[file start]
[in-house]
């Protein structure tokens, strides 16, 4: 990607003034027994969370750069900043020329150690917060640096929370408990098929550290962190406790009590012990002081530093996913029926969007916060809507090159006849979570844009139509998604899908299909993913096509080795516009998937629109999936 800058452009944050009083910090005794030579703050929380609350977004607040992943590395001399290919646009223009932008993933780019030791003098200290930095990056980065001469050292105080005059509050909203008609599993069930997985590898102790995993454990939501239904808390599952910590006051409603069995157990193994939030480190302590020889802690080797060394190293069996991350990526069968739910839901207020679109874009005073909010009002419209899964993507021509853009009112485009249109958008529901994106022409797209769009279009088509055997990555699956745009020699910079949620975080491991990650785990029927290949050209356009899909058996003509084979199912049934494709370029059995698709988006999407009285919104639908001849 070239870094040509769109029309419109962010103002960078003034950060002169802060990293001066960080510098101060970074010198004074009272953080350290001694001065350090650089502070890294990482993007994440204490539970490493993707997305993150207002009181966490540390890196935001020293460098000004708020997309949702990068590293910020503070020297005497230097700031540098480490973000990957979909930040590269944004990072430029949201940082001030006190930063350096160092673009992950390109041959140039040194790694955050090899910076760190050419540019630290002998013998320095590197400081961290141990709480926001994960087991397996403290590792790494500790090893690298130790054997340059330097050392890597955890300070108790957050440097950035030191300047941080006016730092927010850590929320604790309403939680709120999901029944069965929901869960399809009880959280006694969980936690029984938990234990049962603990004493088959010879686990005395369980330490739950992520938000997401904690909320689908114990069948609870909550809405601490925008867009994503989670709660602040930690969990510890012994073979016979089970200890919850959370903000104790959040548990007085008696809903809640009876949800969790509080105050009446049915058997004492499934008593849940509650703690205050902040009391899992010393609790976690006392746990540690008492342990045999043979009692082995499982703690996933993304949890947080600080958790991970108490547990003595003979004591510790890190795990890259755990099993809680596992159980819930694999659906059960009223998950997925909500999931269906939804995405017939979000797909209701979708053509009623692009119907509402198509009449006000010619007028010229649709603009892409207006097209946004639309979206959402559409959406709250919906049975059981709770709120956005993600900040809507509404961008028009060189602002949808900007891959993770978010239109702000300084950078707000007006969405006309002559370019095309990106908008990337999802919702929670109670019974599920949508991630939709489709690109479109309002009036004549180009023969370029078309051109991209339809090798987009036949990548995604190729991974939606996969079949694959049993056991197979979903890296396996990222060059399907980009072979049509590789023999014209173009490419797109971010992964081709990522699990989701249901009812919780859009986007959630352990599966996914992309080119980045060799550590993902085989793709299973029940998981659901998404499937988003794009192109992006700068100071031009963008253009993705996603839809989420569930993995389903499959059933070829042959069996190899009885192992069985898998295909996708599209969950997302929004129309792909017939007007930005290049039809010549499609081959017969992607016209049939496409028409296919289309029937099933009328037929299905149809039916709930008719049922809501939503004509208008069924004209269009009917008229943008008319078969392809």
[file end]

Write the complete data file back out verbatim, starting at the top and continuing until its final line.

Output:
[in-house]
């Protein structure tokens, strides 16, 4: 990607003034027994969370750069900043020329150690917060640096929370408990098929550290962190406790009590012990002081530093996913029926969007916060809507090159006849979570844009139509998604899908299909993913096509080795516009998937629109999936 800058452009944050009083910090005794030579703050929380609350977004607040992943590395001399290919646009223009932008993933780019030791003098200290930095990056980065001469050292105080005059509050909203008609599993069930997985590898102790995993454990939501239904808390599952910590006051409603069995157990193994939030480190302590020889802690080797060394190293069996991350990526069968739910839901207020679109874009005073909010009002419209899964993507021509853009009112485009249109958008529901994106022409797209769009279009088509055997990555699956745009020699910079949620975080491991990650785990029927290949050209356009899909058996003509084979199912049934494709370029059995698709988006999407009285919104639908001849 070239870094040509769109029309419109962010103002960078003034950060002169802060990293001066960080510098101060970074010198004074009272953080350290001694001065350090650089502070890294990482993007994440204490539970490493993707997305993150207002009181966490540390890196935001020293460098000004708020997309949702990068590293910020503070020297005497230097700031540098480490973000990957979909930040590269944004990072430029949201940082001030006190930063350096160092673009992950390109041959140039040194790694955050090899910076760190050419540019630290002998013998320095590197400081961290141990709480926001994960087991397996403290590792790494500790090893690298130790054997340059330097050392890597955890300070108790957050440097950035030191300047941080006016730092927010850590929320604790309403939680709120999901029944069965929901869960399809009880959280006694969980936690029984938990234990049962603990004493088959010879686990005395369980330490739950992520938000997401904690909320689908114990069948609870909550809405601490925008867009994503989670709660602040930690969990510890012994073979016979089970200890919850959370903000104790959040548990007085008696809903809640009876949800969790509080105050009446049915058997004492499934008593849940509650703690205050902040009391899992010393609790976690006392746990540690008492342990045999043979009692082995499982703690996933993304949890947080600080958790991970108490547990003595003979004591510790890190795990890259755990099993809680596992159980819930694999659906059960009223998950997925909500999931269906939804995405017939979000797909209701979708053509009623692009119907509402198509009449006000010619007028010229649709603009892409207006097209946004639309979206959402559409959406709250919906049975059981709770709120956005993600900040809507509404961008028009060189602002949808900007891959993770978010239109702000300084950078707000007006969405006309002559370019095309990106908008990337999802919702929670109670019974599920949508991630939709489709690109479109309002009036004549180009023969370029078309051109991209339809090798987009036949990548995604190729991974939606996969079949694959049993056991197979979903890296396996990222060059399907980009072979049509590789023999014209173009490419797109971010992964081709990522699990989701249901009812919780859009986007959630352990599966996914992309080119980045060799550590993902085989793709299973029940998981659901998404499937988003794009192109992006700068100071031009963008253009993705996603839809989420569930993995389903499959059933070829042959069996190899009885192992069985898998295909996708599209969950997302929004129309792909017939007007930005290049039809010549499609081959017969992607016209049939496409028409296919289309029937099933009328037929299905149809039916709930008719049922809501939503004509208008069924004209269009009917008229943008008319078969392809």